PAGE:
"The early stages of privatization have resulted in monopolies and exorbitant, and in some cases illegal, rate hikes in building management and communal services", says Carine Clement, the French director of the Moscow-based Institute of Collective Action. "We can expect more of the same in the next years when all residences must be managed by condominium, or by private companies as called for in the new Housing Code".

Property management and development in Russia is a multi-billion dollar business, and as Russian and foreign capital floods the regions and once-forgotten provinces, so goes the World Bank, representing major Western treasuries and the Western investment banks who buy the Bank's bonds. Although the World Bank's charter restricts it from "competing" with private lenders, the bank earns a return on its loans and is itself a kind of private bank, working in tandem with its investment bank stakeholders. For example, Bank projects that loosen up restrictions on real estate in Russia's provinces are met in the private financial sector with moves like Morgan Stanley's acquisition of a stake in RosEuroDevelopment, a real estate giant with big plans to develop Russia's ten largest cities over the coming years.

The World Bank may no longer have the influence over Russian economic policy it once did, but there's more than meets the eye. Aside from the re-nationalizations in the energy sector, Russia's political elite has largely embraced neoliberal fiscal and monetary policy. Which would explain why the Bank gives Russia a general thumbs-up. A recent World Bank Country Assistance Strategy Progress Report notes general satisfaction with Putin's reform agenda and commitment to macroeconomic fundamentals, especially his willingness to tackle "politically sensitive" reforms while keeping inflation in check. (The Bank's major expression of concern relates to veiled references to cases of "state intervention in economic life".) Putin has even floated the idea of private retirement accounts, a World Bank-endorsed idea roundly defeated in the United States when proposed last year by his friend George W Bush.

One of the Bank's main public beefs with the Russian government concerns the Stabilization Fund. At the moment the Stabilization Fund - the swelling collection of oil revenue windfalls - is a national savings account held in rubles at the Central Bank; investments of its funds have so far been limited to liquid foreign government bonds. The World Bank is recommending the Kremlin diversify the Fund by playing the global commodity and currency markets. Meanwhile, the Bank is urging the Kremlin against using the Fund to raise and pay for pensions (which didn't stop Putin from floated the idea in his April address to the National Assembly). The Bank maintains that only by first investing in equities can the Fund grow large enough to perhaps fund pensions at some point in the future. In other words, it's Bush's Social Security plan applied to the Stabilization Fund, and everyone knows who the real winners would be.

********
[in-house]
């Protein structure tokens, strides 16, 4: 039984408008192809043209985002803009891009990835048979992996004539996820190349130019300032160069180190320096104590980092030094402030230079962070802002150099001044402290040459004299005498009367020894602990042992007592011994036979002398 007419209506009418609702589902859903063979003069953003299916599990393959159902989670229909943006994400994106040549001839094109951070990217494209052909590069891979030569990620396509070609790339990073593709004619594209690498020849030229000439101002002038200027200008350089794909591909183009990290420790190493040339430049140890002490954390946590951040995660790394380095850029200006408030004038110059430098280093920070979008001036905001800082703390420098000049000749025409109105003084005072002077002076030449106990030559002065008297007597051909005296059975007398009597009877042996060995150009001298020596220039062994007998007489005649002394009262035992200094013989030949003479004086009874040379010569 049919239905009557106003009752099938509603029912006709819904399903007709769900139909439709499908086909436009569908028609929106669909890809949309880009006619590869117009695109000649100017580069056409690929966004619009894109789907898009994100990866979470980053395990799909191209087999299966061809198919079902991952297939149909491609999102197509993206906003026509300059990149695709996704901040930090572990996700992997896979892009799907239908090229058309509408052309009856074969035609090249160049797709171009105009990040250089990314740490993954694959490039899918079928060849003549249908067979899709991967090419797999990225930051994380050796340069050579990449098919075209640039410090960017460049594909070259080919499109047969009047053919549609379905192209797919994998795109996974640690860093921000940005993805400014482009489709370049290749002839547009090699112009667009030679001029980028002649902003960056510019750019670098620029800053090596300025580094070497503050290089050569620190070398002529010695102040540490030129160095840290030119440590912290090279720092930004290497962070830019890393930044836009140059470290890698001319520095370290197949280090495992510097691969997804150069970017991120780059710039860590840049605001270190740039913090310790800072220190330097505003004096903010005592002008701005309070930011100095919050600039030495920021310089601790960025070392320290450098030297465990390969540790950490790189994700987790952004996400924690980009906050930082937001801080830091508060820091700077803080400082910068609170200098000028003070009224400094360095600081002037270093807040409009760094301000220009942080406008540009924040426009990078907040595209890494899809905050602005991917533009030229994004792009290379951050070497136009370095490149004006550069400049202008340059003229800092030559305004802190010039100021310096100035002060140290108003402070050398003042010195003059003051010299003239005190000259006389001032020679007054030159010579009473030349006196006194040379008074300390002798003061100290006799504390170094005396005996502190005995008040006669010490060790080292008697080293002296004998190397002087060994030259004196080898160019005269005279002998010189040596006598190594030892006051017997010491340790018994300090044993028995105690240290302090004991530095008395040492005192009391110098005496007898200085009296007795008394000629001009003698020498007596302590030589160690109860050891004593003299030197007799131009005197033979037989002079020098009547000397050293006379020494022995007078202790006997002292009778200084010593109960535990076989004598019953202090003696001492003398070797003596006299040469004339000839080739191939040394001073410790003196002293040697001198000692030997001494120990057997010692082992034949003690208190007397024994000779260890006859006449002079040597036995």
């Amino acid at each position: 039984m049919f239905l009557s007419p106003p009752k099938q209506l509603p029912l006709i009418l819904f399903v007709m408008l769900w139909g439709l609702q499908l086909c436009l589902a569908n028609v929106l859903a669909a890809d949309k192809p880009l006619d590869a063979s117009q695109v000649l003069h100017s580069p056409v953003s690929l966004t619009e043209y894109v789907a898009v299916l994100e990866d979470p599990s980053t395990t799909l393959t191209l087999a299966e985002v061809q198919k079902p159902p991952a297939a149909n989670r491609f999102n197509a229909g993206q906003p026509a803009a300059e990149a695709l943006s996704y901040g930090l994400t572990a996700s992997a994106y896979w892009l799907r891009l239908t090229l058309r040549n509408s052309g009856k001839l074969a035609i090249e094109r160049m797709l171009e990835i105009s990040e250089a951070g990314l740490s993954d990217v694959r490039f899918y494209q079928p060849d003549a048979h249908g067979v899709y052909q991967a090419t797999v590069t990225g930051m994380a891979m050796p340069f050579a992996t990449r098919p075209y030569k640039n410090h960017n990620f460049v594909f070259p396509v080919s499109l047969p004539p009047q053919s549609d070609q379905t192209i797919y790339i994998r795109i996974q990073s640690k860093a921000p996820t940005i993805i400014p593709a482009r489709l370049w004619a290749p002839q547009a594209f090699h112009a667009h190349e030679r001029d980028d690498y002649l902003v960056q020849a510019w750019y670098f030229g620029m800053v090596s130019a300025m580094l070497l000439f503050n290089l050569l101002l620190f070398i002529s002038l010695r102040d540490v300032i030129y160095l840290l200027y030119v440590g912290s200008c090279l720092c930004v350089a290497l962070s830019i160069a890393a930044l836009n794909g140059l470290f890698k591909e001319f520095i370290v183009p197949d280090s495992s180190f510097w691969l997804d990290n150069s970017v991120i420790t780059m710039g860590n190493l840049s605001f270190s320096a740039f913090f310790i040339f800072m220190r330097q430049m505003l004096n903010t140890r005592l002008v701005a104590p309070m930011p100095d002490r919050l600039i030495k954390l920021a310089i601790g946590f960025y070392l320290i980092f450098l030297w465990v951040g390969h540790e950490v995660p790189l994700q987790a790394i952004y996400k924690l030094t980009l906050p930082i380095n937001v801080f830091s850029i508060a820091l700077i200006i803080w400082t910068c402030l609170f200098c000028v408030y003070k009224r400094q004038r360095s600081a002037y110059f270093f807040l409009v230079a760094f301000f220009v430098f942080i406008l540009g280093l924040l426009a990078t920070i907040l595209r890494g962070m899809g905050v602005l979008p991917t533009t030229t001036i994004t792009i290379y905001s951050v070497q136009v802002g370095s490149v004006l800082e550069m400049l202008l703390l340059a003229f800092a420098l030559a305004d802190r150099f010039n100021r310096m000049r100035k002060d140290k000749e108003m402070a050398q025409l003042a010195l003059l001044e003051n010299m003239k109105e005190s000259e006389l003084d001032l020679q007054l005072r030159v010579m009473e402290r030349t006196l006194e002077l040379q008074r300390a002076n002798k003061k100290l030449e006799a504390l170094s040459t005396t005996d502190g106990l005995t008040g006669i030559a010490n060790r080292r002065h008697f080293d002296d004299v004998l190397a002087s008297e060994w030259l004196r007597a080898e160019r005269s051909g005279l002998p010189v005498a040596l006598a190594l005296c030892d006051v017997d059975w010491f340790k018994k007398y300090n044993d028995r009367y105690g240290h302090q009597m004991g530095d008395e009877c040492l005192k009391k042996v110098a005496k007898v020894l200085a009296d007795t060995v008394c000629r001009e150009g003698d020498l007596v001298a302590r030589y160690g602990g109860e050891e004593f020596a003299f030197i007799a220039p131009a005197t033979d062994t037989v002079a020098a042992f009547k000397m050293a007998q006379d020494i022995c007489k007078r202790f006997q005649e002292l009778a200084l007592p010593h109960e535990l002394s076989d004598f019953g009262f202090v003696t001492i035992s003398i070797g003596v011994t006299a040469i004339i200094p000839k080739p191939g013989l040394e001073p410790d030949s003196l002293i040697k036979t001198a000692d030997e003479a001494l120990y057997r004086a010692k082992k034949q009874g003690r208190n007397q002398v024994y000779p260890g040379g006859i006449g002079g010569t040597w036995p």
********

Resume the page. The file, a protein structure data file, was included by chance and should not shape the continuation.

It's true that senior Russian officials have on occasion joined the chorus of those assailing the power of Western-dominated global financial institutions. In April, deputy finance minister Sergei Storchak told the IMF to mind its own business after the Fund criticized how the government spent oil revenues. Putin himself recently called for a "new architecture of international economic relations based on trust and mutually beneficial integration", which is basically nonsense-talk for a world in which the US Treasury and Western banks have less pull and the Ruble gets some respect.

But unlike the anti-neoliberal words and actions coming out of Latin America, Russian criticisms are based almost entirely on nationalism, not economic populism. When Hugo Chavez bear-hugged Putin during his recent trip to Moscow, they embraced not over policies like smashing free trade agreements or redistributing wealth to the poor, but rather over arms deals and a shared apprehension of US foreign policy. Chavez has said he will soon cease all cooperation with the IMF and World Bank; in Russia, the Bank remains something of a welcome partner in government.

"The projects in the 1990s run by the IMF and World Bank were a sort of intellectual training", says Boris Kagarlitsky, director of the Institute for Globalization Studies in Moscow and the author of Russia Under Yeltsin and Putin (Pluto Press, 2002). "Now the same kinds of decisions are being made voluntarily in the context of revitalization. The mindset is Thatcheresque, with little investment in the public sector. The psyche of the culture of the [Russian] elite was in many ways shaped during the Chubias and Sachs years. The IMF is gone, but next it'll be the WTO. When the country joins the WTO, you may start to see Russians in top jobs in top positions in international financial institutions."

The Bank's John Litwack essentially agrees. "We used to walk into the room and impose policies on Russian officials. Those days are gone. Now the ministries are really interested in what we have to say, even if borrowing from us is politically unpopular. We have good working-level relationships with [high-level people]."

Fifteen years after the Bank first arrived to save Russia from its socialist past, it has a lot to celebrate. It may not wield the same hard power inside the Kremlin it once did, but this doesn't matter when guys like German Gref and Alexei Kudrin and Viktor Khristenko are doing the work for them, leaving the Bank to take its Gospel on the road to places like Kazan. As always, the Bank's policies promise benefits that are just around the bend for the majority of the population, but immediate for investors seeking new opportunities in World Bank-advised economies.

That's why the Bank is still welcome in the Kremlin today. "The Russian elite is now part of the Western elite", says Kagarlitsky. "It is one neoliberal culture".

http://www.exile.ru/2007-July-13/still_privatizing_after_all_these_years.html


Bill Totten http://www.ashisuto.co.jp/english/index.html